Some Historians suggest that prior to the 18th century clansmen wore whatever pattern the weavers chose to supply, but in a recorded court case in 1572 a housewife won her case against a weaver who failed to supply her with the tartan cloth of the correct design. There are a number of literary references in the early 1700's to clansmen dressed in the livery of their chiefs. It is known that clans were organised on military lines, and that there were clan regiments. The tartan livery was the regimental uniform.
In 1688 the Stuart King James II was forced from the British throne because he was wanted to give greater freedoms to Catholic's. He was the first openly Catholic King since Henry VIII. In 1714 when the crown was offered to the Hanovarian King George I many people in Scotland were unhappy having a foreign ruler. They wanted a Stuart King on the British throne. Their hopes lay in the son of King James II, called James Stuart. His supporters were called 'Jacobites'. In 1715 the rebellion was easily put down and James fled to France. A greater threat to the British throne appeared in 1745. This invasion was lead by James Stuart's son, Charles Stuart, known as Bonnie Prince Charlie. With help from the French he landed on the Outer Hebrides. He then sailed to the Scottish mainland and marched southwards with a growing number of Highland clans. His followers were again called Jacobites. They captured Edinburgh and crossed into England. Few English joined the Jacobites. King George II sent a large army to oppose them. Bonnie Prince Charlie retreated to Scotland. In April 1746 the two armies meet at Culloden. The rebels lost and Bonnie Prince Charlie escaped to France. He had no children and he was the last Stuart to fight for the British throne. Because of the support of the Highland clans the British Government passed laws to stop any more Jacobite risings. These laws tried to destroy the clan system.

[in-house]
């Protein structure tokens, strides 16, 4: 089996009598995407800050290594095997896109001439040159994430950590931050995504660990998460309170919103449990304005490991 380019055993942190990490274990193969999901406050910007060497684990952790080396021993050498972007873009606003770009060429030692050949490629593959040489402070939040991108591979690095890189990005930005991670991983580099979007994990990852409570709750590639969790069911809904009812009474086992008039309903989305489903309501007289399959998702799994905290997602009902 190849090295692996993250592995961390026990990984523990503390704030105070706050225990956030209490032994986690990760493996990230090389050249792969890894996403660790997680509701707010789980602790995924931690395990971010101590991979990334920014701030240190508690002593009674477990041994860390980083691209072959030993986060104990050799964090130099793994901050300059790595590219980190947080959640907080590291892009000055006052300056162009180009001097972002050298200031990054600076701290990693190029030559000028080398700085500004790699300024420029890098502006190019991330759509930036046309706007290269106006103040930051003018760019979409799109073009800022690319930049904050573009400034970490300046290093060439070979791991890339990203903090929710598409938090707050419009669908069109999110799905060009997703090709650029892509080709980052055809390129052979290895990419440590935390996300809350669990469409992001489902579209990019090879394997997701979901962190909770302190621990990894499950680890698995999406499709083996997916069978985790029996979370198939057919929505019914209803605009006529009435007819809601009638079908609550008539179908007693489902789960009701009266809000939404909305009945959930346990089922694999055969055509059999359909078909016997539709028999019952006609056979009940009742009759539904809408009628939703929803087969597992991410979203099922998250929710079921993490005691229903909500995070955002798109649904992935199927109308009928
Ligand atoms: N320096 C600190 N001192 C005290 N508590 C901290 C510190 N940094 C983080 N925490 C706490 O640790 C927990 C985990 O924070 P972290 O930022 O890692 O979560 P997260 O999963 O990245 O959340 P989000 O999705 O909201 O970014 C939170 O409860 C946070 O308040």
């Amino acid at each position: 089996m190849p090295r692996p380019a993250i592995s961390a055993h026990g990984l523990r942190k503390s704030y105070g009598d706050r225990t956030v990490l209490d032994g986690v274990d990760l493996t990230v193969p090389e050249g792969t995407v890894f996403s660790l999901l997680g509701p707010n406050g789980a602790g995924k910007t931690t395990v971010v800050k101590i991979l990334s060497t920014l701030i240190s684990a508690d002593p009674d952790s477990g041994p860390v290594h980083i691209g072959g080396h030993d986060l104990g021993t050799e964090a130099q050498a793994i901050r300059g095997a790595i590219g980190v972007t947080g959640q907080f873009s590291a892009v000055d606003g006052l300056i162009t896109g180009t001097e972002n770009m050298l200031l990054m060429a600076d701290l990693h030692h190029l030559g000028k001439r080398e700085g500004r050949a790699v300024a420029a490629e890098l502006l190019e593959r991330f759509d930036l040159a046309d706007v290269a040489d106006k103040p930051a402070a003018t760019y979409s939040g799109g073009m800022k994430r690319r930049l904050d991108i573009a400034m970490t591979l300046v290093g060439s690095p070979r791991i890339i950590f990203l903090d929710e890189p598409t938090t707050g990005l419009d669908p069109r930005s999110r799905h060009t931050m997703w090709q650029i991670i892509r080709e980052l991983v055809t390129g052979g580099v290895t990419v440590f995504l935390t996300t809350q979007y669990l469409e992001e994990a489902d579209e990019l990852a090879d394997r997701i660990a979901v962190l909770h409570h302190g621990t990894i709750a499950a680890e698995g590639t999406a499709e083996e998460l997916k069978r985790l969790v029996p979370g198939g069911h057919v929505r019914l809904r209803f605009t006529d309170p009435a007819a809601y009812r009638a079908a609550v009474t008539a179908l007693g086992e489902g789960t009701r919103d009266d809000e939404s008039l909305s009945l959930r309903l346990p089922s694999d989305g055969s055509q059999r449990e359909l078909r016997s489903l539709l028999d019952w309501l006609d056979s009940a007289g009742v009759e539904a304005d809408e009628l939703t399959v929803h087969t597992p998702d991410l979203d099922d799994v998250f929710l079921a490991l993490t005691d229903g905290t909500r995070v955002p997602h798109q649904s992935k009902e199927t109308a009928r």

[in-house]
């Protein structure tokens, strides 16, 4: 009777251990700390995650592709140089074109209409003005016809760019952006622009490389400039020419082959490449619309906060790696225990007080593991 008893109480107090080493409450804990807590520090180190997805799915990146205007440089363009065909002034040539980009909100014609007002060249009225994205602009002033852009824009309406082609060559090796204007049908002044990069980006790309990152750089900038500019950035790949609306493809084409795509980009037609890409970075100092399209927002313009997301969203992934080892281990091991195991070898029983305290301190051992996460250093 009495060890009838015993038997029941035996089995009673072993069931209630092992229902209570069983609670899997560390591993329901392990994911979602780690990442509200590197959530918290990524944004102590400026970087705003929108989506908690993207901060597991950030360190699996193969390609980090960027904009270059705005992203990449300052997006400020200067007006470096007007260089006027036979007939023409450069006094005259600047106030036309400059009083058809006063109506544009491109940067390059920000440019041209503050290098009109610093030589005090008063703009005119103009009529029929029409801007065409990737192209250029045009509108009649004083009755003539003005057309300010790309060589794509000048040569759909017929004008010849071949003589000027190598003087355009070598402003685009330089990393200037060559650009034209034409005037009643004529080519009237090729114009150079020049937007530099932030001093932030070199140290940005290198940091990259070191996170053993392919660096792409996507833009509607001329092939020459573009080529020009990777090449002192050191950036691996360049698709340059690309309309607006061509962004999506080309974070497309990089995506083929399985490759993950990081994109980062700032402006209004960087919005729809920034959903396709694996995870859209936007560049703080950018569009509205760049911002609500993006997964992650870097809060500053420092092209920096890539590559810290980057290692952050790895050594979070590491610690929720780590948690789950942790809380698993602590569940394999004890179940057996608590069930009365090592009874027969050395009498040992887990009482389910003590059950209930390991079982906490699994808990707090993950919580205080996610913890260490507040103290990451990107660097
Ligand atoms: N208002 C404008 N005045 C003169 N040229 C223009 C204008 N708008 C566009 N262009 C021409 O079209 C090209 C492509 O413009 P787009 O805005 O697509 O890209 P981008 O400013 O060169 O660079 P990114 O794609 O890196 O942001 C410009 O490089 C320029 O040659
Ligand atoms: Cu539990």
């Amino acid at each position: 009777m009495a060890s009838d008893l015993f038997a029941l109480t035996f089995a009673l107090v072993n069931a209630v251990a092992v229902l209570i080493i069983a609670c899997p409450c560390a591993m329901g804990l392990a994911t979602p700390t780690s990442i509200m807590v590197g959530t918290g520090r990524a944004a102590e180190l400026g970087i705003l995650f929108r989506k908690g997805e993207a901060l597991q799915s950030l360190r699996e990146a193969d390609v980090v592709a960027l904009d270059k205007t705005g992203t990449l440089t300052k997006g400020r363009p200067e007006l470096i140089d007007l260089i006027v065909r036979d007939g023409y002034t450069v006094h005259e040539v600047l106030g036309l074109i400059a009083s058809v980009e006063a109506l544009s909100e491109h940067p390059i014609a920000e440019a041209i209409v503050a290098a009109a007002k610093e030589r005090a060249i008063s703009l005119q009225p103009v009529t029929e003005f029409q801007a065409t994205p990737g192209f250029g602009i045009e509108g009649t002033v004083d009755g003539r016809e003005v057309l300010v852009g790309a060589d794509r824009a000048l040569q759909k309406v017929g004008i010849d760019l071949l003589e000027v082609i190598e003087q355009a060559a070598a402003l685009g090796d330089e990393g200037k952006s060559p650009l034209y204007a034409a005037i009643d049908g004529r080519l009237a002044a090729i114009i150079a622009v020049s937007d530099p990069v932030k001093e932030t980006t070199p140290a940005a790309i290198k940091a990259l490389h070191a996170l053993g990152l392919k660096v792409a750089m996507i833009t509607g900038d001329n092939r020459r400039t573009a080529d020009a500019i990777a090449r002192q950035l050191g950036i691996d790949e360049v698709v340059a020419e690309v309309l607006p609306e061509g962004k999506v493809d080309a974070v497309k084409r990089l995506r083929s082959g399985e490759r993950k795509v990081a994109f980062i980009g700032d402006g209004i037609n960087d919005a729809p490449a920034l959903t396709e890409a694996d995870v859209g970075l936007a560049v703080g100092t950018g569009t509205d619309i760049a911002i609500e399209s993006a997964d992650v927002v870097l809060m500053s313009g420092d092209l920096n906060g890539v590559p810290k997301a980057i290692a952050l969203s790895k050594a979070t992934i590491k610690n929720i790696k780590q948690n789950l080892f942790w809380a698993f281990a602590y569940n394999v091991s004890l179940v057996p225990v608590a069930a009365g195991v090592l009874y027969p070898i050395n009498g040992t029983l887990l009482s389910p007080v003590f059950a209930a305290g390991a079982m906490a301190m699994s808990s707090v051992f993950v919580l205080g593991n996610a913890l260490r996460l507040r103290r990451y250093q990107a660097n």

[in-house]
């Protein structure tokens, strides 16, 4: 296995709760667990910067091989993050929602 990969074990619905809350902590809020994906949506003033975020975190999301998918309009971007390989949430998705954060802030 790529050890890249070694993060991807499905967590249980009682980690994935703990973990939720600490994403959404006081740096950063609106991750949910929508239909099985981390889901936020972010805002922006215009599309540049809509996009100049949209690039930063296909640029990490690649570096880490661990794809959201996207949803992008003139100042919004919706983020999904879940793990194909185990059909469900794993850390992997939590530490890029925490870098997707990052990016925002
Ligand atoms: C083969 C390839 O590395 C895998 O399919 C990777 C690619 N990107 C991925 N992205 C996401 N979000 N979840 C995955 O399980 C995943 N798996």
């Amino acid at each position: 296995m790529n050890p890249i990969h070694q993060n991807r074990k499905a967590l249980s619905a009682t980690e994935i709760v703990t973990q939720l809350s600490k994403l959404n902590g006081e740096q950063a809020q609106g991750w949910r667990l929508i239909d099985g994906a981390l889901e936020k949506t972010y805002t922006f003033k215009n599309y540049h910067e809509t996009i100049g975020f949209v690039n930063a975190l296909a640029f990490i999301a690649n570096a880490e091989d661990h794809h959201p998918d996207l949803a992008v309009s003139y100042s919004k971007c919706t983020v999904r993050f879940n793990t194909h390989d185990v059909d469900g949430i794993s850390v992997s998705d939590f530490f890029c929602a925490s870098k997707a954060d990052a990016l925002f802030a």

After the English victory at the battle of Culloden the London Government, in an attempt to purge the Highlands of all rebellious elements, passed an Act of Parliament disarming all Highlanders and made it unlawful to wear tartan. This was rigorously enforced and thus suggests that the clan tartan was worn with pride and as a sign of loyalty to their chief and the Stuart claim to the British throne rather than the German King Georges.
The act was repealed in 1785, but by that time the Highlanders had become accustomed to wearing other dress. Many of the tartan weavers had died taking details of the old styles with them to the grave. The first tartan revival occurred in 1822 when King George IV, whilst visiting Edinburgh, gave instructions that he desired local dignitaries to wear their clan tartan to royal functions. This resulted in new tartans being invented since those who had no clan tartan found tailors who could invent one for them.
Tartans are described by the purpose for which they are used
Clan Tartans: These are patterns for general use by members of the clan.
Dress Tartans: These were originally worn by the women of the clan and were lighter coloured variations of the clan tartan pattern.
Hunting Tartans: These were worn for sport. If a clan's tartan was brightly colored then their hunting tartan was designed using normally browns and greens so the wearer was less visible against the heather, grass and bracken of the moors and mountains.
Mourning Tartans: Dark variations on the clan tartan for use at funerals and during periods of mourning.
Chief's Tartans: These are special designs that are only worn by the clan chief and his immediate family.
Royal Tartans: These should never be worn by anyone outside the Royal family